Reading HEAVIER THAN AIR is a tasty prelude to what is most assuredly going to be a fine career for a gifted writer.
Grady Harp
Nona Caspers' writing is full and lush and ethereal.
S. Kaplan

Most Helpful Customer Reviews

Format: Paperback
Reading Nona Caspers is more than simply exploring the world of one writer's view of the world from the vantage of raw countryside of Minnesota. Reading Nona Caspers is a discovery of a writer with particularly well-honed gifts of creating unforgettable characters who become etched on our minds in the same way the great American writers of the past (and present) have entered our perception of what this country is all about. Caspers writes with a fluid style that wastes no words but describes nature and those animals that fly, crawl and walk this strange territory of rural Minnesota - and the rest of this country - in both harmony and dissonance. She manages to enter realms of thought and situations other writers avoid, and from these peculiar places she creates characters both strange and sad, some who border on decisions edging on ostracism and some who have already entered a plane misunderstood by friends and family.

The lead story, 'Country Girls', is one of the more realistic examinations of a young girl's discovery of same sex love with all the peripheral highs and lows that confrontation presents. In 'Wide Like An Eagle's Wings' we meet a young girl obsessed with the JFK campaign for presidency while coping with the a deeply moving, succinct account of a personal tragedy of death. Characters such as the sad Mr. Hellerman who is hospitalized as one unable to cope with the dwindling losses of his family land inheritance and hopeless future of his farm mix with other children and stunted adults who face changes in their lives that seem to force them into precarious places.

Not a book of sad or dreary tales, this, but one that is unafraid to make us think about the weightier subjects of life while entertaining us with some equally finely tuned comedy.
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4 of 5 people found the following review helpful By Elaine S. Buckholtz on December 6, 2007
Format: Hardcover
Read this collection! These stories rich and deeply satisfying and moving--I read straight through and then read some of the stories again (Country Girls, The Fifth Season, Wide Like an Eagle's Wings). This book is for everyone who loves stories and great characters!

We rarely experience rural people with such complexity and compassion--a farmer, Mr. Lawrence Hellerman--you'll LOVE him and the way he looks at the world as he's trying to recover from a breakdown in a hospital. And the girl who collects cow bones and falls in love with a farm girl, and the woman who invites her mother to visit her in San Francisco after a break up with her girlfriend and then loses the mother in the park. You will love these people and you will witness the generosity of great writing. The San Francisco Chronicle said the stories rev up Willa Cather's lesbian undertones with Denis Jonson's (Jesus Son) deadpan plains rowdiness" -- and that the artistry rewards rereading: "simplicity this precise takes time, talent and considerable cultivation." And it was on the Editor's Choice list (underneath the Bestsellers Feb. 25 2007) in the New York Times Book Review! BUY THE BOOK OR GO TO THE LIBRARY-- BUT READ IT.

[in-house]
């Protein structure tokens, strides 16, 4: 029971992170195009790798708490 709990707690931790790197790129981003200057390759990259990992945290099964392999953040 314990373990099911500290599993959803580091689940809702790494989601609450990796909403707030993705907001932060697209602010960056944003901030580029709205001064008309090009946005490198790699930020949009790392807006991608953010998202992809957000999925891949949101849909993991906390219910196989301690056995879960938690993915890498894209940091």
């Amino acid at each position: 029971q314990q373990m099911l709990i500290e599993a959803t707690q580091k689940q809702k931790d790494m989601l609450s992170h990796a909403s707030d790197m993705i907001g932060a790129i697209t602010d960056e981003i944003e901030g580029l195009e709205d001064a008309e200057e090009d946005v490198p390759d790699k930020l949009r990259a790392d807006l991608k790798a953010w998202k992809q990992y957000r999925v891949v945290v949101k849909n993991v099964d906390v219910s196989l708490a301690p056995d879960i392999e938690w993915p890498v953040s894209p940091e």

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4 of 5 people found the following review helpful By S. Kaplan on January 2, 2007
Format: Hardcover
Nona Caspers' writing is full and lush and ethereal. The characters come alive and yet simultaneously exist in some sort of magical world. Each story is so full of feeling and emotion and beauty. I only put this book down to make it last longer. Loved it.
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3 of 4 people found the following review helpful By David Bentley on January 18, 2007
Format: Hardcover
I loved this book. Caspers captures the essence of growing up in a rural setting where the spaciousness warps time and the boredom becomes mind expanding; riding the border between neglect and freeedom. Her prose is witty and intelligent, but yet humble and downright home cooked. A triumph of mind and spirit...Cheers!
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2 of 3 people found the following review helpful By Susanna Hutcheson TOP 500 REVIEWER on June 7, 2008
Format: Paperback
This book reminds me of Dorothy Parker. She wrote of New York. Caspers writes of the Midwest. This is real classic writing. As a lover of all things classic like Sinclare Lewis and F. Scott Fitzgerald and their stories of the part of the country they knew, Nona Caspers is a writer of the Midwest and its unique culture and people. They are real and funny and warm. Caspers goes deep and looks at things as they really are.

Put this wonderful book on your night stand. Read it and enjoy it. You'll treasure it.

Highly recommended.

-Susanna K. Hutcheson